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BBB seminar: Michael R. Duchen

Mitochondria as ATP consumers; the cell biology of the endogenous inhibitory protein IF1

Michael R. Duchen
Departments of Medicine and Physiology, University College London, UK

The protein IF1, known as the ‘endogenous inhibitor of the mitochondrial ATPase’ (Pullman and Monroy, 1963 JBC, 238:3762-9) inhibits ATPase activity at an acidic pH in studies of the isolated enzyme. It has therefore been thought to protect cells from mitochondrial ATP consumption during pathological states such as ischaemia and reperfusion injury by inhibiting the ATP synthase in its ‘reverse mode’ (Green and Grover, 2000 BBA, 1458(2-3):343-55). As its impact on mitochondrial function in intact cells is not established, we have explored the effect of overexpression or knockdown of IF1 in c2c12 and HeLa cell lines. We found that in response to inhibition of respiration, IF1 conserves ATP (measured using luciferase transfected into the cells) at the expense of mitochondrial depolarisation. Knocking down the protein promoted conservation of mitochondrial potential at the expense of ATP. Surprisingly, IF1 also has a profound impact on mitochondrial structure and function: IF1 overexpression increased mitochondrial mass and ATP synthase activity, decreasing the mitochondrial membrane potential and favouring a relative dependence of ATP homeostasis on oxidative phosphorylation. Knocking down the protein had the opposite effect. These observations show that IF1 has an influence on mitochondrial function at rest and that it is effective at preserving cellular ATP in hypoxic or ischaemic conditions.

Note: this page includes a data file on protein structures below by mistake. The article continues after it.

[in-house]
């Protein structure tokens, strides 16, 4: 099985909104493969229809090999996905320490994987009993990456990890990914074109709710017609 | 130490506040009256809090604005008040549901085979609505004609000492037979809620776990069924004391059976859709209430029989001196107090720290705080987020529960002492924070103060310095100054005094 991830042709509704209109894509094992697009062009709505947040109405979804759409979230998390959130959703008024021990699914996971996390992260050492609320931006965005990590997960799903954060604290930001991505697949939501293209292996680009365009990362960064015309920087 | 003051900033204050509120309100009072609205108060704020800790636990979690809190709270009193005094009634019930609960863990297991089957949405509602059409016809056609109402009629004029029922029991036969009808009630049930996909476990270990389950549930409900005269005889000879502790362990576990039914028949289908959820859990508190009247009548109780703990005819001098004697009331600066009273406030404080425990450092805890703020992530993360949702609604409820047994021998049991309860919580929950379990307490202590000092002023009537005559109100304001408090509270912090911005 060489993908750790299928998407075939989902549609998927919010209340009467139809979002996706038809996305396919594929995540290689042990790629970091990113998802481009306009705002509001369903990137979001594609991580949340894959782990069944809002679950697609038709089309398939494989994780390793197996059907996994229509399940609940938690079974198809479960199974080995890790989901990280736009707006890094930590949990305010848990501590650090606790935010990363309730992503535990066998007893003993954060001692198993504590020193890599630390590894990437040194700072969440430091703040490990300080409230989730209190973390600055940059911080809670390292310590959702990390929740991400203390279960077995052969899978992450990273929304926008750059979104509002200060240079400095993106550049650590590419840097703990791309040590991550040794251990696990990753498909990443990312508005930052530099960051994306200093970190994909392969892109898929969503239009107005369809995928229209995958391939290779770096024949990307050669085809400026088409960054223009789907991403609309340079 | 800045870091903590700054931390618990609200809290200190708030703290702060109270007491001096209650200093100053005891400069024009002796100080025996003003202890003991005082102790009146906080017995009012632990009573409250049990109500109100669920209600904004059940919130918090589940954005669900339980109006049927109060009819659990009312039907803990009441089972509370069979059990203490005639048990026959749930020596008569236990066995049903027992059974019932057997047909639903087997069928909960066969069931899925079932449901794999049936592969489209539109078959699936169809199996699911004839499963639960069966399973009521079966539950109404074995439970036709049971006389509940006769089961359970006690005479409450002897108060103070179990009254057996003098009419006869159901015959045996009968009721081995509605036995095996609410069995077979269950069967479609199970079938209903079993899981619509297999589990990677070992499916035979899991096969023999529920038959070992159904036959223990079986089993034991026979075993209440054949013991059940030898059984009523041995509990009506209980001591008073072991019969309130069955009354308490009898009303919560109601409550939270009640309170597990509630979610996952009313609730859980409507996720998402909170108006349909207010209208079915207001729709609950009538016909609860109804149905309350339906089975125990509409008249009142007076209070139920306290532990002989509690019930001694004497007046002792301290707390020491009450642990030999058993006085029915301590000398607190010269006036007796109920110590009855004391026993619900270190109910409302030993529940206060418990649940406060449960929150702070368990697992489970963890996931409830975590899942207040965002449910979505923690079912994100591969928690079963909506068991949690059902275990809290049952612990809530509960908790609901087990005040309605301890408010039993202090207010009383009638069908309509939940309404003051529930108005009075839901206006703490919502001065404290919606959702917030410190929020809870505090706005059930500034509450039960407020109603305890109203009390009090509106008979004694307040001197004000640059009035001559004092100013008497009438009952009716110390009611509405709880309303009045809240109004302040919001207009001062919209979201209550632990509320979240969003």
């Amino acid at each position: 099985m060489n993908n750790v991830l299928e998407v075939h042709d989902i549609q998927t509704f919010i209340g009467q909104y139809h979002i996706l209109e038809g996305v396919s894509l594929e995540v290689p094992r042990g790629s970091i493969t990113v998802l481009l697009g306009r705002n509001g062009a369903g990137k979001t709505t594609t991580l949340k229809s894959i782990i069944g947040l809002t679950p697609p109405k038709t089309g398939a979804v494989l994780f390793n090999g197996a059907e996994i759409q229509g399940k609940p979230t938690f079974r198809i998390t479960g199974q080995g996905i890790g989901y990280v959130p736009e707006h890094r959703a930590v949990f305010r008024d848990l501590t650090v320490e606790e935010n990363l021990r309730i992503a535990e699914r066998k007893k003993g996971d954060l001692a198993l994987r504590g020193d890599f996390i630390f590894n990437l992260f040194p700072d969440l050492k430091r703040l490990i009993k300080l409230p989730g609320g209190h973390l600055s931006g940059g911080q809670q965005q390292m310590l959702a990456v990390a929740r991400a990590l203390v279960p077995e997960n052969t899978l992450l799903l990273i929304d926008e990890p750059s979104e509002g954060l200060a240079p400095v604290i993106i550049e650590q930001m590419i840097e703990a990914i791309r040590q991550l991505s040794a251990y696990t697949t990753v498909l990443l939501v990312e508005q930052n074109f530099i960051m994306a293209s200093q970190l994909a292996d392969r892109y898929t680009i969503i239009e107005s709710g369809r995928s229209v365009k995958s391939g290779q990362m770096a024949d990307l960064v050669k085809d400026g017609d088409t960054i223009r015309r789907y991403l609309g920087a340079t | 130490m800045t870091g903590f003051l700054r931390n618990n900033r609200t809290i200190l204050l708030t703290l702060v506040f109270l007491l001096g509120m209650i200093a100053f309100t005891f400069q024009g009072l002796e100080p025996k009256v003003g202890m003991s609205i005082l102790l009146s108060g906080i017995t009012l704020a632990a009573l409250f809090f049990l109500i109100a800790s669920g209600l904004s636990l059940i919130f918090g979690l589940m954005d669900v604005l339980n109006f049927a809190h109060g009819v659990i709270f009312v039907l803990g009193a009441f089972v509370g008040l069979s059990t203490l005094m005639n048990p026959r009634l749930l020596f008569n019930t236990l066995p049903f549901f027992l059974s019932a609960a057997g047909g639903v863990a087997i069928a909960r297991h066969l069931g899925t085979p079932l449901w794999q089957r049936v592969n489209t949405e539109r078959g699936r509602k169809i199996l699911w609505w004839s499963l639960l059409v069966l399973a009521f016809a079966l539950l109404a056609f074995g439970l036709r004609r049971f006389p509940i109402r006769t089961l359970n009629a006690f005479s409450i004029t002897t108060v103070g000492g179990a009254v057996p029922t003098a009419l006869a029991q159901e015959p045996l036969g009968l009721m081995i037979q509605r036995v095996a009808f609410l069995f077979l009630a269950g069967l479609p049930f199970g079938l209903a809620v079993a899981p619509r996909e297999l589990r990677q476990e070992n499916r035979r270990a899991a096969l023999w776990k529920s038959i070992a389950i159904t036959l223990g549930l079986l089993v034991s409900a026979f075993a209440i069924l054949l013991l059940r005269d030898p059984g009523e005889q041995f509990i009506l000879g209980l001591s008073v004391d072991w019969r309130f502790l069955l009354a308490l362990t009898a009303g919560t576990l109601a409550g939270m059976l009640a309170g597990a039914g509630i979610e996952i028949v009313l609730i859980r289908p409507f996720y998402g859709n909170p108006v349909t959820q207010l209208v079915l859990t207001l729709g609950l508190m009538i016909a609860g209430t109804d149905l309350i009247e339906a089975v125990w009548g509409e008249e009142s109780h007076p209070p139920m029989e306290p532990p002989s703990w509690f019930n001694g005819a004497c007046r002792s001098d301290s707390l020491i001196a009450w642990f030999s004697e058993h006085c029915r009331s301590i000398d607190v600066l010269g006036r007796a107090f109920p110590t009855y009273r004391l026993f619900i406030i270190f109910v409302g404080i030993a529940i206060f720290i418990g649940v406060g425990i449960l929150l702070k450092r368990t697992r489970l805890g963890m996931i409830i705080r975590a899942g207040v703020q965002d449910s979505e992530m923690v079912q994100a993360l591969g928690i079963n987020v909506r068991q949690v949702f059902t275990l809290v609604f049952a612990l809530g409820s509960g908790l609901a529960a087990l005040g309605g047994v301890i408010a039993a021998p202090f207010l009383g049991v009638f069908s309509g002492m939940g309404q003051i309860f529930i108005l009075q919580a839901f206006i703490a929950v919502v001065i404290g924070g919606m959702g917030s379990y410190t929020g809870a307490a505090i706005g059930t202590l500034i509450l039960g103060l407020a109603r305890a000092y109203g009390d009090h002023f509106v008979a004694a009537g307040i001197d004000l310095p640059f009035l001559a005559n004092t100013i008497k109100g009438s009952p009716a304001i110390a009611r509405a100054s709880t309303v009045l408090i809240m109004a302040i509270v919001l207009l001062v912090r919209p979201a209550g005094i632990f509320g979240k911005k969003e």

Host: Karl Johan Tronstad <karl.tronstad[@]biomed.uib.no>, Dept. of Biomedicine